(Back Row, L-R) J Boog, Common Kings, Damian "Jr. Gong" Marley, (Front Row, L-R) Chronixx, Morgan Heritage
2018 GRAMMY Nominations: Best Reggae Album Roundup
For over three decades, the Best Reggae Album category at the GRAMMY Awards has honored excellence in the genre, recognizing the artistic achievements of reggae artists such as Jimmy Cliff, Bunny Wailer, Peter Tosh, Shabba Ranks, and Ziggy Marley.
Covering both vocal and purely instrumental albums of newly recorded music from the interconnected subgenres of roots reggae, dancehall, and ska, the category draws its considerations each year from a particularly diverse catalogue of music offerings. And with a field of GRAMMY hopefuls including two first-time nominees, two well-established and previously nominated acts, and one multi-GRAMMY winning descendant of reggae royalty all vying for GRAMMY gold this year, the category competition is lining up for an intriguing race.
Take a closer look at the five acts who are nominated for Best Reggae Album at the 60th GRAMMY Awards and how each of their disparate paths intertwined to set them up for this moment.
First-time GRAMMY nominee Jamar McNaughton, aka Chronixx, takes his stage moniker in part from his childhood nickname of "Little Chronicle," a reference to his father, a Jamaican singer who recorded under the title Chronicle. The 25-year-old McNaughton has built a name for himself as one of the rising stars of the reggae revival movement, crediting his father with introducing him to a wide variety of music and enrolling him in music education at a very early age. Widespread acclaim for his 2014 EP, Dread & Terrible, brought Chronixx his first brush with major international success when it charted No. 1 on the Billboard Top Reggae Albums chart, a wave he was able to ride through to 2017 when his debut LP, Chronology, gave Chronixx his second career trip to the No. 1 slot on the Top Reggae Albums Chart and nabbed him his first GRAMMY nomination.
Lost In Paradise, Common Kings
The majority of the members of the sonically omnivorous musical collective Common Kings hails from disparate birthplaces across the South Pacific. The group was brought together geographically by their shared experience of growing up in Southern California's Orange County, and they cite influences as diverse as Van Morrison, Stevie Wonder, the Who, Gypsy Kings, Earth, Wind & Fire, and Michael Jackson. The Kings' resulting musical concoction is expressed as an emotive amalgam of rock, reggae, and island folk sounds. Following a series of three strong EPs in 2013 and 2015, all of which charted Top 10 (with the 2013's Summer Anthem EP and 2015's Hits & Mrs. EP peaking at No. 4 and No. 2, respectively), Common Kings' debut studio album, Lost In Paradise, reached No. 1 on the Billboard Top Reggae Albums chart in early 2017 and earned the group their first career GRAMMY nomination.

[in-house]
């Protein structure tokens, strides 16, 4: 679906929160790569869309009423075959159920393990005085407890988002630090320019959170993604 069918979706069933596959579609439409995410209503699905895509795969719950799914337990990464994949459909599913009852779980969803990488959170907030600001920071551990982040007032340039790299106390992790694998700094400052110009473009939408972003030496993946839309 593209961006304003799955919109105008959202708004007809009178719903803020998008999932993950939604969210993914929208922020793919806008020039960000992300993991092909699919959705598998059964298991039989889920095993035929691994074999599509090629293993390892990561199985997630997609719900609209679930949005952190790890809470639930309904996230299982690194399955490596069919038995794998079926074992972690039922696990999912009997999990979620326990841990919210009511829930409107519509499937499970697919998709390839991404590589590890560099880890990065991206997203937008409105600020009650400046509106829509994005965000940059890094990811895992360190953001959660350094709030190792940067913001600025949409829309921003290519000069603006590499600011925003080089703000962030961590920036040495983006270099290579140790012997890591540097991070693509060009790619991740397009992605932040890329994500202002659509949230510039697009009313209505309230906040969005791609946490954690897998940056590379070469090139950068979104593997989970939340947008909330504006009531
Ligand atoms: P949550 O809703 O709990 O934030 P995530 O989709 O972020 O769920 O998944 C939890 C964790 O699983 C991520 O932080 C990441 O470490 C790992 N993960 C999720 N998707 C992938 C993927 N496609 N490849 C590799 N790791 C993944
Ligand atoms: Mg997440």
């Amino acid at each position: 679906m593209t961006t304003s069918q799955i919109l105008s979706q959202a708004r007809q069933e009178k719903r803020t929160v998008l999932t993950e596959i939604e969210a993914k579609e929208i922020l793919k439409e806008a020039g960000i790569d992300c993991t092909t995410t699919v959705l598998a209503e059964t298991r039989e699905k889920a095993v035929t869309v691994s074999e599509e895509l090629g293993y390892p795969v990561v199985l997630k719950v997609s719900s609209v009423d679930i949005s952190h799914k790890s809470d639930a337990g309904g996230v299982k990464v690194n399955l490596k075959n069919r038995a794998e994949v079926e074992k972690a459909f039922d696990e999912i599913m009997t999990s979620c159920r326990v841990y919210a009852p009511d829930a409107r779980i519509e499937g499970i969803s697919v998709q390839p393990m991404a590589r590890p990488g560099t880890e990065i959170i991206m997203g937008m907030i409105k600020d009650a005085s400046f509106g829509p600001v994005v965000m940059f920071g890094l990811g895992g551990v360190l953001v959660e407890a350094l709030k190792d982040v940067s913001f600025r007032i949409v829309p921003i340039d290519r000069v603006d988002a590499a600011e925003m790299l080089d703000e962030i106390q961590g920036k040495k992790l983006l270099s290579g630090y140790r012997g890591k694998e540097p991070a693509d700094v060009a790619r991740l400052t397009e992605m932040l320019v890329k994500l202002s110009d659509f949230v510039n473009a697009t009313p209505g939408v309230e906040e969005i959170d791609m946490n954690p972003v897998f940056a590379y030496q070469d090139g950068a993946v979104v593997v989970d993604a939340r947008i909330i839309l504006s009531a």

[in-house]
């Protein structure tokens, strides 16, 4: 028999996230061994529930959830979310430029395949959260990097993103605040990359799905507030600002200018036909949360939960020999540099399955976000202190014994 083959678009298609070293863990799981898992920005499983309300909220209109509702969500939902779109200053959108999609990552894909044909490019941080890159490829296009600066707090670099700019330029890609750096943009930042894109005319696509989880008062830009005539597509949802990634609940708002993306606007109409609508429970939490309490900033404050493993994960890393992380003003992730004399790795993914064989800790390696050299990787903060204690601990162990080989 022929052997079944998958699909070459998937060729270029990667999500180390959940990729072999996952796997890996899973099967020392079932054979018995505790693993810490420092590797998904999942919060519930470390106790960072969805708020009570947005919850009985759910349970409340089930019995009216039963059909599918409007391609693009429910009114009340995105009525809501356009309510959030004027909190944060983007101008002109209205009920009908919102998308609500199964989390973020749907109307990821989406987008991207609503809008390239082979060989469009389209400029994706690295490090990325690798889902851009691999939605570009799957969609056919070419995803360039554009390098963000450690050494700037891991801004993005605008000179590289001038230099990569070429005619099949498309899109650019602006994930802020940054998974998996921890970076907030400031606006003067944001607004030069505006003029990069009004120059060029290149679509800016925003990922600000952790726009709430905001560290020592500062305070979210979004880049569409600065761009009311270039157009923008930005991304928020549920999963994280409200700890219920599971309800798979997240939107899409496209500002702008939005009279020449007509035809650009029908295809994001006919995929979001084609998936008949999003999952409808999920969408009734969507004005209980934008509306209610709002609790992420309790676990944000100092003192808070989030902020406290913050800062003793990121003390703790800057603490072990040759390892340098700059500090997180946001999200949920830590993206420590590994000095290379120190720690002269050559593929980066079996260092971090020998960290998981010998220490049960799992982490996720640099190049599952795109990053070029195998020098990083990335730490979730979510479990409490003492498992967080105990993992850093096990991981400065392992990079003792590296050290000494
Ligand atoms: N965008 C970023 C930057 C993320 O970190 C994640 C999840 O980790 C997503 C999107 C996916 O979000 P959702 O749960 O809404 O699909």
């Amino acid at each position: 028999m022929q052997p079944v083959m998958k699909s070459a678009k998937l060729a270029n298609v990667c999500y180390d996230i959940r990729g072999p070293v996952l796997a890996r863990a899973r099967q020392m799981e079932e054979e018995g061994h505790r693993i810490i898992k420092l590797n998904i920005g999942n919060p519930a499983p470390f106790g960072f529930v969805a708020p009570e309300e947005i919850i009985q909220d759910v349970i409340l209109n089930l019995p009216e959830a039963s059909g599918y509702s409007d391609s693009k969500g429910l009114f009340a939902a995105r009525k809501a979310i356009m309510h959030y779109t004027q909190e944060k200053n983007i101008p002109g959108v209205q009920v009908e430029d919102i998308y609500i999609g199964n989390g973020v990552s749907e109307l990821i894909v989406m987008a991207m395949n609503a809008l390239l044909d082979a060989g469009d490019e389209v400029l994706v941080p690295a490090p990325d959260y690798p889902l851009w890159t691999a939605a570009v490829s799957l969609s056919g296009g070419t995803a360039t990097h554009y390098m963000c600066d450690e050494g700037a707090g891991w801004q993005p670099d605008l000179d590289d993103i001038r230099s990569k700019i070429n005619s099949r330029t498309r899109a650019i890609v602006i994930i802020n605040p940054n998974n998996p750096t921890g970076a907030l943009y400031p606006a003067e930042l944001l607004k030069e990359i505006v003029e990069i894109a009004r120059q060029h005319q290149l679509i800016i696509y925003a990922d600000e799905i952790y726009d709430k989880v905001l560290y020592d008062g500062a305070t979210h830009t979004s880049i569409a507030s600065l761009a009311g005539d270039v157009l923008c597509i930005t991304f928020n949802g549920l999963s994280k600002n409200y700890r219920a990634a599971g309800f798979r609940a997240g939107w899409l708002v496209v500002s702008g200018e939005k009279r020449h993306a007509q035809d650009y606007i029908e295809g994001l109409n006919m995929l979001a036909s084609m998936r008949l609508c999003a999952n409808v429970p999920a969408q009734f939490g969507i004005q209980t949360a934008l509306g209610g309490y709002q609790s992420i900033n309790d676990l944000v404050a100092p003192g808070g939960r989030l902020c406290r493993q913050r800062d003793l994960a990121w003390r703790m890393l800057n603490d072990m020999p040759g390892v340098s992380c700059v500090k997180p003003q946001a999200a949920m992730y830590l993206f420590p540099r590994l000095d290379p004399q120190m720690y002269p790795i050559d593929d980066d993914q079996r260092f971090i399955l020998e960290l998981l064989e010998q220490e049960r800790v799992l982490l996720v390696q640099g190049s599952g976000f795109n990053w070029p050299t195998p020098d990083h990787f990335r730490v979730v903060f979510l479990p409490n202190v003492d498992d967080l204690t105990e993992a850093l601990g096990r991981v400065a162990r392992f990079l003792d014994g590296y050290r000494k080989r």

Wash House Ting, J Boog
With his latest studio album, Wash House Ting, earning the Hawaii-based J Boog his second Best Reggae Album GRAMMY nomination in as many years (he was nominated for his 2016 Rose Petals EP at the 59th GRAMMY Awards), there is little question as to why he has risen to be one the most internationally well-known Hawaiian reggae artists recording today. Since 2011, five of J Boog's album or EP releases have charted Top 5 on Billboard's Top Reggae Albums chart, with Rose Petals and his currently nominated Wash House Ting each taking No. 1, making his latest nomination another notable in an ongoing series of major accomplishments for the Samoan singer.
Stony Hill, Damian "Jr. Gong" Marley
Three-time GRAMMY winner, and youngest son of renowned reggae legend Bob Marley, Damian "Jr. Gong" Marley's Stony Hill is his first solo studio album since 2005's Best Reggae Album-winning Welcome To Jamrock. That's not to say the prolific reggae artist has kept quiet in the 12 years since; rather, the time between LP releases saw Marley take part in the creation of secretive reggae-fusion supergroup SuperHeavy with Mick Jagger and Joss Stone, and even collaborate with Skrillex, lending his vocals to the GRAMMY-winning multifaceted electronic producer's 2012 single "Make It Bun Dem." Stony Hill is Marley's second consecutive Billboard Top Reggae Albums No. 1 release, while all four of his solo LP releases have charted No. 2 or higher.
Avrakedabra, Morgan Heritage
GRAMMY-winning Jamaica-based reggae band Morgan Heritage comprises siblings Peter "Peetah" Morgan, Una Morgan, Roy "Gramps" Morgan, Nakhamyah "Lukes" Morgan, and Memmalatel "Mr. Mojo" Morgan, who are all children of influential solo artist Denroy Morgan, who also founded the 1970s New York City-based reggae outfit Black Eagles. The group's output has been extremely prolific throughout their career, with nearly 20 studio, live or collaborative albums released since their formation in 1994, yielding seven trips to the Top 10 of Billboard's Top Reggae Albums chart and nine total albums ranked No. 15 or higher. Avrakedabra marks the group's second GRAMMY nomination — their first studio release, Strictly Roots, took Best Reggae Album at the 58th GRAMMY Awards.
The 60th GRAMMY Awards will take place at Madison Square Garden in New York on Jan. 28, 2018, airing live on CBS from 7:30–11 p.m. ET/4:30–8 p.m. PT.